Additionally, Russia has been advocating the establishment of Free Economic Zones with non-Eurasian Economic Union states and regional blocs. So far, an agreement has been made with Vietnam but other, more lucrative agreements remain in limbo, subject to the whims of international politics. These agreements would appear to benefit all Eurasian Economic Union member-states as a whole; however the state of economic development of the external partner state dictates the potential gains of an individual state within the union. Thus, the presence of a member-state veto power can serve to stifle external economic ties and promote intra-union rent seeking from the less developed member states such as Belarus.
Large economic blocs are taking notice of the Eurasian Economic Union. The European Union has begun to receive pressure to begin to develop policy regarding the EEU. European businesses are operating in the EEU space, filing customs declarations without coordination at the top, and lobbying for a formal framework of relations. However, the political crisis over Ukraine and the absence of Kazakhstan and Belarus from the World Trade Organization will work to dissuade direct engagement with the EEU as a whole. China, on the other hand, made an agreement with Russia in May 2015 to coordinate her new infrastructure-centric Silk Road initiative in central Asia with the EEU in order to create a “common economic space”. Although China and Russia are hesitant to convert this understanding toward a common free trade agreement, the fact that China plans on consulting with the EEU as a whole rather than individual states highlights China’s recognition of Moscow’s potential sway in the region.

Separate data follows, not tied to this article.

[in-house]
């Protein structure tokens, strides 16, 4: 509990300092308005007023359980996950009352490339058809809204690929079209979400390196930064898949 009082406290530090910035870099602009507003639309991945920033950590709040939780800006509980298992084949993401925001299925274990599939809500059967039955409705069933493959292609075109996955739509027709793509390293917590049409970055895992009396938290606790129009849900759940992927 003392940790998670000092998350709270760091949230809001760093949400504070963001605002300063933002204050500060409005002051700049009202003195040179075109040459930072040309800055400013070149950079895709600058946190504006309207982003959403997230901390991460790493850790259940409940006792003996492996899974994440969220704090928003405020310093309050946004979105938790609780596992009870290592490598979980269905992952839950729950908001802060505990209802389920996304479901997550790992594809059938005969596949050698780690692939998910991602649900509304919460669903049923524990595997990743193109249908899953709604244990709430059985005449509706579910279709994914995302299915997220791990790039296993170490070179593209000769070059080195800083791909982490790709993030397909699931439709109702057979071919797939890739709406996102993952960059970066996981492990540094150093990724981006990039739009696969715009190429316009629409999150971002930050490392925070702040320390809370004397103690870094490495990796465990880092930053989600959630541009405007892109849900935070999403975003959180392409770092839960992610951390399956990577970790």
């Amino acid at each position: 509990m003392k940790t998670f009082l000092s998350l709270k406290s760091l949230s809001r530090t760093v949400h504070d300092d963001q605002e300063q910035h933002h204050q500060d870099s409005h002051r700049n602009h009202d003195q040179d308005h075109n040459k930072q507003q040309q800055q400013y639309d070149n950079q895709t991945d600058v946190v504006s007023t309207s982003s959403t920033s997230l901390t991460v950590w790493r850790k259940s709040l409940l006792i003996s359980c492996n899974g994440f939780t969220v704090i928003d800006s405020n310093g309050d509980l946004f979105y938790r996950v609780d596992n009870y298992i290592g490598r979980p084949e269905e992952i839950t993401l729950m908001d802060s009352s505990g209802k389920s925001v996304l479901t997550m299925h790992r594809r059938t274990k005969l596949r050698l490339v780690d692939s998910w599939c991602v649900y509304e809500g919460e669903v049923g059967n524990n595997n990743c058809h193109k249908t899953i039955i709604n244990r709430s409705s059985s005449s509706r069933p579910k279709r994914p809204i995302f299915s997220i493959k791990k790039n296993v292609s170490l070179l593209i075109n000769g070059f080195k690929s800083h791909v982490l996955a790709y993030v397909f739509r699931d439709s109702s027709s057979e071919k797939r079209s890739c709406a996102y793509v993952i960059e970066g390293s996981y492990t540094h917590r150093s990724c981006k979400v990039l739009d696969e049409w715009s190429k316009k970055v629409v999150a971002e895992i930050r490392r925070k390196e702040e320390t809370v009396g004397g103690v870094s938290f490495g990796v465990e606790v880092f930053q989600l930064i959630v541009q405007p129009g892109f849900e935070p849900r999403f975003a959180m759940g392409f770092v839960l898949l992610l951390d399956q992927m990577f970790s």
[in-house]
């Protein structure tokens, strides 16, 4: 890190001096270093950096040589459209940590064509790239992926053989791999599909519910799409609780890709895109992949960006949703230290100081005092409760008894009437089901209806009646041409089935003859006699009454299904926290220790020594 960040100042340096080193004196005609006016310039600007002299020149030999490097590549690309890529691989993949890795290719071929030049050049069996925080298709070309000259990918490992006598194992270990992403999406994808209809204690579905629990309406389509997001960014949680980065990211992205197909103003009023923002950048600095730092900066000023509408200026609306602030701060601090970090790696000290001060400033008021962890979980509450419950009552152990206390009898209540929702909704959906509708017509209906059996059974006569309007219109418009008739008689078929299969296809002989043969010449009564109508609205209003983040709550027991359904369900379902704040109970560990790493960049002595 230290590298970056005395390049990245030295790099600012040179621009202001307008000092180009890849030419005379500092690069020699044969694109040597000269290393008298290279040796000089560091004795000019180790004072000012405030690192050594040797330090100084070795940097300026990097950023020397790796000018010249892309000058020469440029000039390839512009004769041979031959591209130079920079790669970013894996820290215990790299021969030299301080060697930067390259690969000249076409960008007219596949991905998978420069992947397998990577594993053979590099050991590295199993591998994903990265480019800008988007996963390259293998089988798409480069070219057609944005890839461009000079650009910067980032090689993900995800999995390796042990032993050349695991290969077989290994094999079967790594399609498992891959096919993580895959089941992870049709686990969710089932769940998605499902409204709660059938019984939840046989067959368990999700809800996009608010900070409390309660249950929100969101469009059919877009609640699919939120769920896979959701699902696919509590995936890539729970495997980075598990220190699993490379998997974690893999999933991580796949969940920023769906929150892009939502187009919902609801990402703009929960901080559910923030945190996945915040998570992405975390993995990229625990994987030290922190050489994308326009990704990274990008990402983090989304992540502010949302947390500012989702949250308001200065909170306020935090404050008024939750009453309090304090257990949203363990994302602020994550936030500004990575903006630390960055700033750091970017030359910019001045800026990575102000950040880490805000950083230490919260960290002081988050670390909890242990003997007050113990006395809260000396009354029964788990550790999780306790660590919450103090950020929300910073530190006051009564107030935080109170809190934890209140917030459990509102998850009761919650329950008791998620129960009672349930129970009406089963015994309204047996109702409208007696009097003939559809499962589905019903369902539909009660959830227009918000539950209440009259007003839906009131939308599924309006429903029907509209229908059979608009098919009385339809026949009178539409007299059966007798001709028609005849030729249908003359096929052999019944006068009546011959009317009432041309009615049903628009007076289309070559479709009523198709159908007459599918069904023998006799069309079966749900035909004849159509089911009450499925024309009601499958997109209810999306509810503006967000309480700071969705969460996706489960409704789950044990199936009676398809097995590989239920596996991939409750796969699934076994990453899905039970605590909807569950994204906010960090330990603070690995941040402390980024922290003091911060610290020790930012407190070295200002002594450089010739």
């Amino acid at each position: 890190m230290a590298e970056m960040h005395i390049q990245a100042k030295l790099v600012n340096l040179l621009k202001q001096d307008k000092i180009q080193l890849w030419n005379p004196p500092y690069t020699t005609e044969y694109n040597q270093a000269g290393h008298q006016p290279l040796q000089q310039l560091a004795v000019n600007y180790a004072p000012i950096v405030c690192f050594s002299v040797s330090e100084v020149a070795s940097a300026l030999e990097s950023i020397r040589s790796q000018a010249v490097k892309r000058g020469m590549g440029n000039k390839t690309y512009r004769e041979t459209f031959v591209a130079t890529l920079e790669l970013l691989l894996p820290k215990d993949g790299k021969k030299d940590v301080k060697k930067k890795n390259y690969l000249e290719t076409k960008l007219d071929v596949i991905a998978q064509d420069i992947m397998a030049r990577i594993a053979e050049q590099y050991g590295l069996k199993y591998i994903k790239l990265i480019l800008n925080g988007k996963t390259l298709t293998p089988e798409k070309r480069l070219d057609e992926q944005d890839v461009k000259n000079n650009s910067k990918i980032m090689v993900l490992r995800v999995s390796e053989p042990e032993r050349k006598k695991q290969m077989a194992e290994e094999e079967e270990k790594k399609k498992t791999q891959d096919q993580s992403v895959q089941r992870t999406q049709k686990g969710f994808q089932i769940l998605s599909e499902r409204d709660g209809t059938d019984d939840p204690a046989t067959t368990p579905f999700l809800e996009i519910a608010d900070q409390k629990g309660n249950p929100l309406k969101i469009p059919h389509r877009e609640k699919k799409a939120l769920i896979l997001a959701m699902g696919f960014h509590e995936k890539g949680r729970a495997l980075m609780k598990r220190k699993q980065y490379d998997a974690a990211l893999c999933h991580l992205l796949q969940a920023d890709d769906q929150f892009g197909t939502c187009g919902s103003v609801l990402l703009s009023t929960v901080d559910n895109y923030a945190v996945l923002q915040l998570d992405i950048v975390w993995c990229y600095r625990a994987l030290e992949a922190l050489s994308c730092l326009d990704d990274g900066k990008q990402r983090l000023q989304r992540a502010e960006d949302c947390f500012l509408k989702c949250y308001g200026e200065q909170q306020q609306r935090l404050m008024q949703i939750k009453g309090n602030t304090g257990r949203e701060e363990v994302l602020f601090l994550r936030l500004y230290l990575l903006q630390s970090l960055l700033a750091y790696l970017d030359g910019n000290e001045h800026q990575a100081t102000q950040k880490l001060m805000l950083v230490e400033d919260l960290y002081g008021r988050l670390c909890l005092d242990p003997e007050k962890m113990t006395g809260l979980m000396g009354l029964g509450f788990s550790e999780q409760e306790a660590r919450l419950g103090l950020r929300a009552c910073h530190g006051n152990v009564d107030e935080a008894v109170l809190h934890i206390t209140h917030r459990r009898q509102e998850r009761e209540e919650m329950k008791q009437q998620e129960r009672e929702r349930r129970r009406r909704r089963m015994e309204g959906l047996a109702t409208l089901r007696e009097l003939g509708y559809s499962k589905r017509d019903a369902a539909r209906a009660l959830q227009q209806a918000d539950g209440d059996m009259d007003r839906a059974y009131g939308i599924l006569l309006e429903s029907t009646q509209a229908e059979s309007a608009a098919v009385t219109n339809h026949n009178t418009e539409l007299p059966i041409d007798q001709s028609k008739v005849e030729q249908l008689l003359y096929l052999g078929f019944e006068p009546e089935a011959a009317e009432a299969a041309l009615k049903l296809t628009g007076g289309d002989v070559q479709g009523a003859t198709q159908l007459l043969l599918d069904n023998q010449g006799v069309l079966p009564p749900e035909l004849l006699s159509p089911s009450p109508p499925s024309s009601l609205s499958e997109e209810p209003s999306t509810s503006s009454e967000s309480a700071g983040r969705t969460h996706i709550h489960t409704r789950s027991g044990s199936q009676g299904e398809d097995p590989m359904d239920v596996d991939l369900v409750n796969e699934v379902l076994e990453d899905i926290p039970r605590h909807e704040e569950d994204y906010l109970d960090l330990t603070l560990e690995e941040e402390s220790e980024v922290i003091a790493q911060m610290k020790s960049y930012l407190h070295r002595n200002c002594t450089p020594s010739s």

Overall, the Eurasian Economic Union has failed to serve as an adequate conduit to coercively exercise economic statecraft; sometimes its presence has sabotaged policy from Moscow. However, with the vast majority of the resources in the union under its control, Russia has the option to ignore or utilize the supranational institutions to coerce disobedient member-states. It remains to be seen if Moscow desires to approach this precipice of economic statecraft, as once it is crossed, there is no return.